How to Use: Spray plants thoroughly, particularly undersides of lower leaves and growing tips where aphids congregate. while this spray is not poisonous to humans on contact, use care in handling, especially if you are allergic to the nightshade family.
Garlic Oil Sprays:
Organic gardeners have long been familiar with the repellent or toxic affect of garlic oil on pests. when it is combined with mineral oil and pure soap,as it is in the recipe that follows, devised at the Henry Doubleday Research Association in England, it becomes an effective insecticide. Some studies also suggest that a garlic oil spray has fungicidal properties.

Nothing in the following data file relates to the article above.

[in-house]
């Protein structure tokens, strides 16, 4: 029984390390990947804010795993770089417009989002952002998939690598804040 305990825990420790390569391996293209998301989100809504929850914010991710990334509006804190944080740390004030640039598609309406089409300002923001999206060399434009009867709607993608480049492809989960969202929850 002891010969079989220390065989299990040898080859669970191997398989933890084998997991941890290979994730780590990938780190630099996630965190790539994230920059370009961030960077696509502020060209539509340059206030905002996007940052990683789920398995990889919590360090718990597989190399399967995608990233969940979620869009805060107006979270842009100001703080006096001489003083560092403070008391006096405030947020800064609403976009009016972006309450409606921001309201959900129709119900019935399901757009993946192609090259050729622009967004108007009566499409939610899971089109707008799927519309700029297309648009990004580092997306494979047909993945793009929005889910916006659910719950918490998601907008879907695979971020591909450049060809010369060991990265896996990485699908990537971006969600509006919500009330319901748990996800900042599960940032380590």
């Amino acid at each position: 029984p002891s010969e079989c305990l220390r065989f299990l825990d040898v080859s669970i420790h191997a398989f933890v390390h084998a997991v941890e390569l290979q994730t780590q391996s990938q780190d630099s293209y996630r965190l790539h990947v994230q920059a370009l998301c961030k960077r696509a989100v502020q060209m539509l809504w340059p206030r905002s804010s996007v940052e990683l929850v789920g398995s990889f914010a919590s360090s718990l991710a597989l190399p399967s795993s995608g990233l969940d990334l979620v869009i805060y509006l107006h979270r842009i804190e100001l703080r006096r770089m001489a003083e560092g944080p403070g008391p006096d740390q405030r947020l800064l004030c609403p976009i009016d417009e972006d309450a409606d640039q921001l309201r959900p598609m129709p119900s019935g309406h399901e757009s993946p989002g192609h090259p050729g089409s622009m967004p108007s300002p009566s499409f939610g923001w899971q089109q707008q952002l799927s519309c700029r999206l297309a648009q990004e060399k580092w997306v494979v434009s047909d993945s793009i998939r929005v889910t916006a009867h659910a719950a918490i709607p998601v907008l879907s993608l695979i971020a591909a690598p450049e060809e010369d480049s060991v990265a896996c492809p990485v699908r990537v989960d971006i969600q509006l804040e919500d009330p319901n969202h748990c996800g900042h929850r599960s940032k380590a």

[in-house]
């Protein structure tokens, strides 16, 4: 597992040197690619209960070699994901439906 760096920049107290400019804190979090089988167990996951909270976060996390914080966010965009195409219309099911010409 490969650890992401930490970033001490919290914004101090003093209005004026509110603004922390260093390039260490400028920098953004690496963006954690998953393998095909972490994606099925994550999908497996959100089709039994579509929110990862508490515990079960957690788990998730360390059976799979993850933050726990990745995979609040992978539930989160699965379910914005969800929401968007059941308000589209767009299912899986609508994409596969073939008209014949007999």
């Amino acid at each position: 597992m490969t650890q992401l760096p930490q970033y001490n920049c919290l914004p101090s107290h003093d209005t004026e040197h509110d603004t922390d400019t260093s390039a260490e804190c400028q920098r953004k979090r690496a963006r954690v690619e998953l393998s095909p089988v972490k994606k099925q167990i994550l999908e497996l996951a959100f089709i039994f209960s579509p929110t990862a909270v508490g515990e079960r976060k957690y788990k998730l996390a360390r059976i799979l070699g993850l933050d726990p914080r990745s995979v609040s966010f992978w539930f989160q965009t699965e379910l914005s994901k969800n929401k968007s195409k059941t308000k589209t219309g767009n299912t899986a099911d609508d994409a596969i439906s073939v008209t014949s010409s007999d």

Protection Offered: Good results, with quick kill, have been noted against aphids, cabbage loopers, earwigs, June bugs, leafhoppers, sqaush bugs and whiteflies. The spray does not appear to harm adult lady beetles, and some gardeners have found that is does'nt work against the Colorado potaoe beetles, grape leaf skeletonizers, grasshoppers, red ants, or sowbugs.
How to Make: Soak 3 ounces of finely minced garlic cloves in 2 teaspoons of mineral oil for at least 24 hours. Slowly add 1 pint of water that has 1/4 ounce liquid soap or commercial insecticide soap mixed into it. Stir thoroughly and strain into a glass jar for storage. use at a rate of 1 to 2 Tablespoons of mixture to a pint of water. If this is effective, try a more dilute solution in order to use as little as possible.
How to Use: Spray plants carefully to ensure thorough coverage. To check for possible leaf damage to sensitive ornamentals from the oil and soap in the spray, do a test spray on a few leaces or plants first. If no leaf damage occurs in 2 or 3 days, go ahead and spray more.